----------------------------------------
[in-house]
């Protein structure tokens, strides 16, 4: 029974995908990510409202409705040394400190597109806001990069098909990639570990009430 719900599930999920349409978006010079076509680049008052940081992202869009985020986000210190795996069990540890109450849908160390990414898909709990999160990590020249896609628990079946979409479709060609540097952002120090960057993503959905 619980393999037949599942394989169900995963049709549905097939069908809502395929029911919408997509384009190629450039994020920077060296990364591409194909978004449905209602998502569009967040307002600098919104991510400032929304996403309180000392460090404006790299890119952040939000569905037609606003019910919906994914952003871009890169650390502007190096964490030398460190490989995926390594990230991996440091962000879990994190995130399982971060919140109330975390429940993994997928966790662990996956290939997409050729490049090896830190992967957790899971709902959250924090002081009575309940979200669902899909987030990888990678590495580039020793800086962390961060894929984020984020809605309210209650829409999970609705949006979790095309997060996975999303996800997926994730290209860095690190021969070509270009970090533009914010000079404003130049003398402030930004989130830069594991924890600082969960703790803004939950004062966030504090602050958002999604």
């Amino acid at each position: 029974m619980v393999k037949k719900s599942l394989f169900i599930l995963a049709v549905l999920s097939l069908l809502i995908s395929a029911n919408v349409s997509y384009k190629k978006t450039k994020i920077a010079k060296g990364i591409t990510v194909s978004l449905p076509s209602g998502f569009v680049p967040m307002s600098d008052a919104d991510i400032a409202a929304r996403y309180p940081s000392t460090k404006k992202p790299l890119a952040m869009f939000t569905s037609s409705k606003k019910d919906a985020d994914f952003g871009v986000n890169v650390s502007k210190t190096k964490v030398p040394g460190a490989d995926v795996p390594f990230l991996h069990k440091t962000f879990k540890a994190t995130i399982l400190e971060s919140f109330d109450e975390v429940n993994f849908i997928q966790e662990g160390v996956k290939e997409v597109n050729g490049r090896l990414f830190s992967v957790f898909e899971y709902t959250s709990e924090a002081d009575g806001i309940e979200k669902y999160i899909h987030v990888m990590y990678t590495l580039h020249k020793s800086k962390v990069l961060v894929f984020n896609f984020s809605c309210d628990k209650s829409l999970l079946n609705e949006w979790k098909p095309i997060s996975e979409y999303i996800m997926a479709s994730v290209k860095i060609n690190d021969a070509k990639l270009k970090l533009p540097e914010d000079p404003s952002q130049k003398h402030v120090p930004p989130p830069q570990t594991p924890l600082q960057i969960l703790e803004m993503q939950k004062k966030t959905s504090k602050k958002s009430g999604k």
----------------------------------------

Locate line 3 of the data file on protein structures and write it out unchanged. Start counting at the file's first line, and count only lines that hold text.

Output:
């Amino acid at each position: 029974m619980v393999k037949k719900s599942l394989f169900i599930l995963a049709v549905l999920s097939l069908l809502i995908s395929a029911n919408v349409s997509y384009k190629k978006t450039k994020i920077a010079k060296g990364i591409t990510v194909s978004l449905p076509s209602g998502f569009v680049p967040m307002s600098d008052a919104d991510i400032a409202a929304r996403y309180p940081s000392t460090k404006k992202p790299l890119a952040m869009f939000t569905s037609s409705k606003k019910d919906a985020d994914f952003g871009v986000n890169v650390s502007k210190t190096k964490v030398p040394g460190a490989d995926v795996p390594f990230l991996h069990k440091t962000f879990k540890a994190t995130i399982l400190e971060s919140f109330d109450e975390v429940n993994f849908i997928q966790e662990g160390v996956k290939e997409v597109n050729g490049r090896l990414f830190s992967v957790f898909e899971y709902t959250s709990e924090a002081d009575g806001i309940e979200k669902y999160i899909h987030v990888m990590y990678t590495l580039h020249k020793s800086k962390v990069l961060v894929f984020n896609f984020s809605c309210d628990k209650s829409l999970l079946n609705e949006w979790k098909p095309i997060s996975e979409y999303i996800m997926a479709s994730v290209k860095i060609n690190d021969a070509k990639l270009k970090l533009p540097e914010d000079p404003s952002q130049k003398h402030v120090p930004p989130p830069q570990t594991p924890l600082q960057i969960l703790e803004m993503q939950k004062k966030t959905s504090k602050k958002s009430g999604k």